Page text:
Despite a powerful opening, I found some parts of the book to be unconvincing and outdated; also, I was hoping to find something a bit more practically helpful than being told that happiness and a rich, fulfilling life can be achieved by cultivating the four fields of knowledge and striving towards levels of being above myself. However, the whole effect was undeniably challenging and uplifting–it is refreshing to read a philosophical treatise written to the end of ennobling man and celebrating the mysterious, temporary and fragile existence we each call life.
[Why I read it: I enjoyed Schumacher’s philosophy much more than his economics in Small is Beautiful, so this book sounded appealing.]
Schumacher eloquently weaves together the topics of economics, environmentalism, philosophy and spirituality in a very thought-provoking way. He makes the case for a smaller-scale, more personal, moral, holistic and sustainable approach to the business of business, in contrast to the soul-crushing materialism of a modern society that worships wealth, serves mega-corporations and demands growth at any cost. He envisions a world where men are not unhappy cogs in giant money-making machines, but are engaged in work that is fulfilling, promotes their physical and spiritual well-being, and benefits their communities.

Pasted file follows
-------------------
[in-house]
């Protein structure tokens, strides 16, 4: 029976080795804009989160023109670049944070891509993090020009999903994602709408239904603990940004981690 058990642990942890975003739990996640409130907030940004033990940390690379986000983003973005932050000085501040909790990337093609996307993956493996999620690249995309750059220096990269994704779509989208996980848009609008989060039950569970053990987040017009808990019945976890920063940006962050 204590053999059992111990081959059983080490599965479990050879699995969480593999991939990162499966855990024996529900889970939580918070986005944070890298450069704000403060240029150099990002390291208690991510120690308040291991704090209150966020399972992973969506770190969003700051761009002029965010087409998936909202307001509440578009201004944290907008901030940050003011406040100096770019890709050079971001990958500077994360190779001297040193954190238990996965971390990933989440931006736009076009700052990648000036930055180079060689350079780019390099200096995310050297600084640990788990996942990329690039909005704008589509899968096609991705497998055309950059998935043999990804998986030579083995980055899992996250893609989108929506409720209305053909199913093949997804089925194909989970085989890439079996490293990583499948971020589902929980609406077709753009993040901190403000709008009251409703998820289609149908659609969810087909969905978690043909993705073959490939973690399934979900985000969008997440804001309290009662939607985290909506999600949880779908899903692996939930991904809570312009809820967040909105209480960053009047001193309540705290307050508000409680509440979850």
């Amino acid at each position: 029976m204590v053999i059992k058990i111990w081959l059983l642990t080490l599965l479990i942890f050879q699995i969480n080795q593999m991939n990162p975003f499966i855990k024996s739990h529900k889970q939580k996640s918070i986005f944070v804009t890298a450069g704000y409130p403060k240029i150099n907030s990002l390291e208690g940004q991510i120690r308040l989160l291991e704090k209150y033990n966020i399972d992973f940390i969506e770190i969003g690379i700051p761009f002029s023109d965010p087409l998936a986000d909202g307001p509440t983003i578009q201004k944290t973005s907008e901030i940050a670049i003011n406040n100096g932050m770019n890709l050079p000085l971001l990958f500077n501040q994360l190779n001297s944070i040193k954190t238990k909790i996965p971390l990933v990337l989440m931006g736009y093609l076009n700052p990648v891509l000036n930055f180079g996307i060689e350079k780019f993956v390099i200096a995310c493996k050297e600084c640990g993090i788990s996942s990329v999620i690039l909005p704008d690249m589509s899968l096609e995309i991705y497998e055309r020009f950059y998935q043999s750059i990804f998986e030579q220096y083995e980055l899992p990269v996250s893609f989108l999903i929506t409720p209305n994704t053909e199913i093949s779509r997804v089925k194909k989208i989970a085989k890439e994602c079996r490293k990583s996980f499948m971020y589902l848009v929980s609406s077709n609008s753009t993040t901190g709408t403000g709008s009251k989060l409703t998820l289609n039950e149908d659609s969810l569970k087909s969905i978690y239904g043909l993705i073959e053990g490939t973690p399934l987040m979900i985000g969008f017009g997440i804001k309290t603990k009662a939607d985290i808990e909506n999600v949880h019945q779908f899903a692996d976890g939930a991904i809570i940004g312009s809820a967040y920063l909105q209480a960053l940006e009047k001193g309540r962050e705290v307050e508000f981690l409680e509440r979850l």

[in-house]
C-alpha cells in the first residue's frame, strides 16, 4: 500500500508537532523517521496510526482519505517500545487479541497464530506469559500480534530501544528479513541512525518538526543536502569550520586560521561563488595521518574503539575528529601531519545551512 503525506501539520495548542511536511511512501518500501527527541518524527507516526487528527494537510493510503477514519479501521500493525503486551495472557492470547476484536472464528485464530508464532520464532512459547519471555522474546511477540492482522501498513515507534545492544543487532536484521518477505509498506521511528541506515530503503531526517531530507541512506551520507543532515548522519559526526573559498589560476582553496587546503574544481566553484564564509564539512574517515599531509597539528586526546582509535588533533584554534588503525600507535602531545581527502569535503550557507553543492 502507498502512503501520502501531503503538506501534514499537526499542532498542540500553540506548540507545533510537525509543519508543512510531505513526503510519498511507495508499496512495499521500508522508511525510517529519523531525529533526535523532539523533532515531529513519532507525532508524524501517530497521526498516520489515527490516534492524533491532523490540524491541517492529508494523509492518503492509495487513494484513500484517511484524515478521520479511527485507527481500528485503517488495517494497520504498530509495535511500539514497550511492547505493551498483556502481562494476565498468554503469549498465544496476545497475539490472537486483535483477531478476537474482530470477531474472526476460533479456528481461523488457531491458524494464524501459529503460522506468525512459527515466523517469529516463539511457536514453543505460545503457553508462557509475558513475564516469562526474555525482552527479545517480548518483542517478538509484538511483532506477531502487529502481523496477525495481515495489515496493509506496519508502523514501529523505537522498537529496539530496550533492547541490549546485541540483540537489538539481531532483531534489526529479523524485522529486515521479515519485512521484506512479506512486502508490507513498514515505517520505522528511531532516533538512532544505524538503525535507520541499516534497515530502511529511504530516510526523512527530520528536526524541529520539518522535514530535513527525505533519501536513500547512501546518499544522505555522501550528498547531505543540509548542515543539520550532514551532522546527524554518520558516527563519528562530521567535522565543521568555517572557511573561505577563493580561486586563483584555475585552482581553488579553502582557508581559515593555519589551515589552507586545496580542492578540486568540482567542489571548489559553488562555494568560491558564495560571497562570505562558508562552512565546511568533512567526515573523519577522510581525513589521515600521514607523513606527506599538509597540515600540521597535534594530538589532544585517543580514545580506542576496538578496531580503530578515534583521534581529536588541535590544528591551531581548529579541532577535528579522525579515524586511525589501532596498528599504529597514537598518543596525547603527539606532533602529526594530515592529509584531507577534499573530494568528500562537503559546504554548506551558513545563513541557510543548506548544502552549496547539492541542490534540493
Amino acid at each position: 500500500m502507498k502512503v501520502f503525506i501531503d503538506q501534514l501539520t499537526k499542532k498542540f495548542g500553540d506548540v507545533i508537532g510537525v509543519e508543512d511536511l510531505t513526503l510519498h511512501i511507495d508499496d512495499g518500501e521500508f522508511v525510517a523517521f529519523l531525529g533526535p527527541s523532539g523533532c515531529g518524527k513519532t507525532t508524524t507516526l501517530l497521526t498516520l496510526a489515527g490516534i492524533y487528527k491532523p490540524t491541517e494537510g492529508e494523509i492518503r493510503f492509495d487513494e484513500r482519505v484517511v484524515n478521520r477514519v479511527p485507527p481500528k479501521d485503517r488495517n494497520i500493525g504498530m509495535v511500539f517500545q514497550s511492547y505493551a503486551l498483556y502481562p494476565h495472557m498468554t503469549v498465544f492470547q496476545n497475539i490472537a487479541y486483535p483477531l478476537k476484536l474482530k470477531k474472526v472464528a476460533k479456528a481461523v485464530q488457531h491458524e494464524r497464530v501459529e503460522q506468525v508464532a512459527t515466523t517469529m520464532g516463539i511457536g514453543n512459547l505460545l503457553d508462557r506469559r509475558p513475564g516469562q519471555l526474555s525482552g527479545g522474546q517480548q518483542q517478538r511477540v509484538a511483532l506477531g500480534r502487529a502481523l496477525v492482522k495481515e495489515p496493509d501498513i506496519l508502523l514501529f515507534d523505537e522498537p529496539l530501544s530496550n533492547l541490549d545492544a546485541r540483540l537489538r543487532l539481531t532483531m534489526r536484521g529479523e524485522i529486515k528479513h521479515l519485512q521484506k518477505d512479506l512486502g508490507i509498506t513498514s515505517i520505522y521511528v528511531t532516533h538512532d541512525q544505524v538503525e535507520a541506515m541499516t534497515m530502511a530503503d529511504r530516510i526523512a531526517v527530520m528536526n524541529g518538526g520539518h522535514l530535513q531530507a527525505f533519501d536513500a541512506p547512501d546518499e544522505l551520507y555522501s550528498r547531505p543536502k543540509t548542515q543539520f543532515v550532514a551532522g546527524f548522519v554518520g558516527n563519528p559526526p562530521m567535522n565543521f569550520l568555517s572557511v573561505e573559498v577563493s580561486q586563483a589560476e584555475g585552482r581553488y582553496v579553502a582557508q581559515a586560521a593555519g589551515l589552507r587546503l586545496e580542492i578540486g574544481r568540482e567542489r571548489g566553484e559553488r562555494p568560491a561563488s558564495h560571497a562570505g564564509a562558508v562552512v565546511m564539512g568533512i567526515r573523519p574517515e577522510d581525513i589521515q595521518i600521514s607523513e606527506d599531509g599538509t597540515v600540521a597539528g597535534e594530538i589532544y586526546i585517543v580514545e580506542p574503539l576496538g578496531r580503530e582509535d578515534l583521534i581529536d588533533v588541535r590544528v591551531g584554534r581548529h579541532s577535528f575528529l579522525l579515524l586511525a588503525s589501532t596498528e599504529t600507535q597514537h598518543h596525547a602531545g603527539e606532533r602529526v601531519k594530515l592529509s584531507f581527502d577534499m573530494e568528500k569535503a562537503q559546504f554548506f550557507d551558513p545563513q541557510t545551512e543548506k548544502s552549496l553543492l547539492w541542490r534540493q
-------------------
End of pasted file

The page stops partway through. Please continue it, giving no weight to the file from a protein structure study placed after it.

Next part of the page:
I fear that, in stripping Schumacher’s ideas of context and rationale, my summary makes them sound a bit like trite hippie-talk. They are not so. Schumacher makes an intelligent, efficient case for most of his beliefs and almost every page is quotable. It is because of the vast quantity of insightful ideas and observations that I have refrained from quoting any at all and have instead bought a copy of the book for future reference.
My favourite parts of the book are the more philosophical sections in which Schumacher looks at what it means to be human. (I especially enjoyed Part II, Chapter 1, which focuses on metaphysics.) His visions of a human existence that transcends the rat race is inspiring and encouraging. In general, the author places significant value on both Judeo-Christian and Buddhist morals and makes the kind of powerful case for spirituality that seems to come naturally to intelligent former-atheists like himself. This is refreshing, since society nowadays seems largely unwilling to acknowledge the numerous positive effects of religion, focusing instead on, say, the Crusades or sex scandals involving pastors.